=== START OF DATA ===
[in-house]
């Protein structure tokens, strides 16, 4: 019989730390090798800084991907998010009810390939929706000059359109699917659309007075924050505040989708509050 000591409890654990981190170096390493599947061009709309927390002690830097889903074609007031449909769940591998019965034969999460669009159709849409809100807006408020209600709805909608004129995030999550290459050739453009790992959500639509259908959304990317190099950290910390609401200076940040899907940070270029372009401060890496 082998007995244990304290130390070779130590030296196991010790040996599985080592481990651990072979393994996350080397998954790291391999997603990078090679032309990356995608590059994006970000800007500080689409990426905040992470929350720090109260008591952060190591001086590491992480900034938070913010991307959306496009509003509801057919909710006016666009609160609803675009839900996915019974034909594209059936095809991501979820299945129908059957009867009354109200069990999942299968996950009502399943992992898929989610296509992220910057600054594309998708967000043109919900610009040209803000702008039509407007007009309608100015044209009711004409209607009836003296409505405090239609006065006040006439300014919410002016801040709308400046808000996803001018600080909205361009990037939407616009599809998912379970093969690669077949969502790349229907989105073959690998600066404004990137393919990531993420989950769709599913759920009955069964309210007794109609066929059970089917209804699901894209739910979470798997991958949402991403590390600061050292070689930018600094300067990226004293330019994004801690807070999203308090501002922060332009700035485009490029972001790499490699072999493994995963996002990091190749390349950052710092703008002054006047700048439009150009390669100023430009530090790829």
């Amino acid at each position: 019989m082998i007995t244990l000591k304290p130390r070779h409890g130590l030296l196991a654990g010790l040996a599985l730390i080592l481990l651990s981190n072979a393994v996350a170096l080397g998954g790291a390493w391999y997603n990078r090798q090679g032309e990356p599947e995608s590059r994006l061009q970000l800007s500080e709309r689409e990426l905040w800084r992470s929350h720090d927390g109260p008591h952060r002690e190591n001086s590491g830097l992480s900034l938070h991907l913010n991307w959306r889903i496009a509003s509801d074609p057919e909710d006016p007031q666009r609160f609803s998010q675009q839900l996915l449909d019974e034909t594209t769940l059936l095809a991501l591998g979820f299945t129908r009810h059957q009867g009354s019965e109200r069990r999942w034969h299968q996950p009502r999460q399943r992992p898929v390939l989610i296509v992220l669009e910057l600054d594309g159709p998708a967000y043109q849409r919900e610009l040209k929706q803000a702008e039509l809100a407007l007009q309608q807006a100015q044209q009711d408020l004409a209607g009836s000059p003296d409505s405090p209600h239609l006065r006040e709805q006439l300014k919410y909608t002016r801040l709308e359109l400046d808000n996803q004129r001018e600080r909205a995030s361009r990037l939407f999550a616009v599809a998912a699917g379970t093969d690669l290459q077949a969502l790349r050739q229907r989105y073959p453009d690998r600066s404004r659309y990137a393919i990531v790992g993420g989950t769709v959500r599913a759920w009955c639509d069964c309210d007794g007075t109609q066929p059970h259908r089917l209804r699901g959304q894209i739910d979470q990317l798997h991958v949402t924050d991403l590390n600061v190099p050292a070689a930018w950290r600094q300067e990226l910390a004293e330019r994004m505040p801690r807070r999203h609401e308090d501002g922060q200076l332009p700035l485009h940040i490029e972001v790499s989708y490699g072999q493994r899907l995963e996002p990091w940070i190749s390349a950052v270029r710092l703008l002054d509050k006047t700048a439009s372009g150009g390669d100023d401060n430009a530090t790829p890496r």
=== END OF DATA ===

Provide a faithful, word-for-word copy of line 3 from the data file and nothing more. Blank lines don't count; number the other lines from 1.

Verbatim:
């Amino acid at each position: 019989m082998i007995t244990l000591k304290p130390r070779h409890g130590l030296l196991a654990g010790l040996a599985l730390i080592l481990l651990s981190n072979a393994v996350a170096l080397g998954g790291a390493w391999y997603n990078r090798q090679g032309e990356p599947e995608s590059r994006l061009q970000l800007s500080e709309r689409e990426l905040w800084r992470s929350h720090d927390g109260p008591h952060r002690e190591n001086s590491g830097l992480s900034l938070h991907l913010n991307w959306r889903i496009a509003s509801d074609p057919e909710d006016p007031q666009r609160f609803s998010q675009q839900l996915l449909d019974e034909t594209t769940l059936l095809a991501l591998g979820f299945t129908r009810h059957q009867g009354s019965e109200r069990r999942w034969h299968q996950p009502r999460q399943r992992p898929v390939l989610i296509v992220l669009e910057l600054d594309g159709p998708a967000y043109q849409r919900e610009l040209k929706q803000a702008e039509l809100a407007l007009q309608q807006a100015q044209q009711d408020l004409a209607g009836s000059p003296d409505s405090p209600h239609l006065r006040e709805q006439l300014k919410y909608t002016r801040l709308e359109l400046d808000n996803q004129r001018e600080r909205a995030s361009r990037l939407f999550a616009v599809a998912a699917g379970t093969d690669l290459q077949a969502l790349r050739q229907r989105y073959p453009d690998r600066s404004r659309y990137a393919i990531v790992g993420g989950t769709v959500r599913a759920w009955c639509d069964c309210d007794g007075t109609q066929p059970h259908r089917l209804r699901g959304q894209i739910d979470q990317l798997h991958v949402t924050d991403l590390n600061v190099p050292a070689a930018w950290r600094q300067e990226l910390a004293e330019r994004m505040p801690r807070r999203h609401e308090d501002g922060q200076l332009p700035l485009h940040i490029e972001v790499s989708y490699g072999q493994r899907l995963e996002p990091w940070i190749s390349a950052v270029r710092l703008l002054d509050k006047t700048a439009s372009g150009g390669d100023d401060n430009a530090t790829p890496r």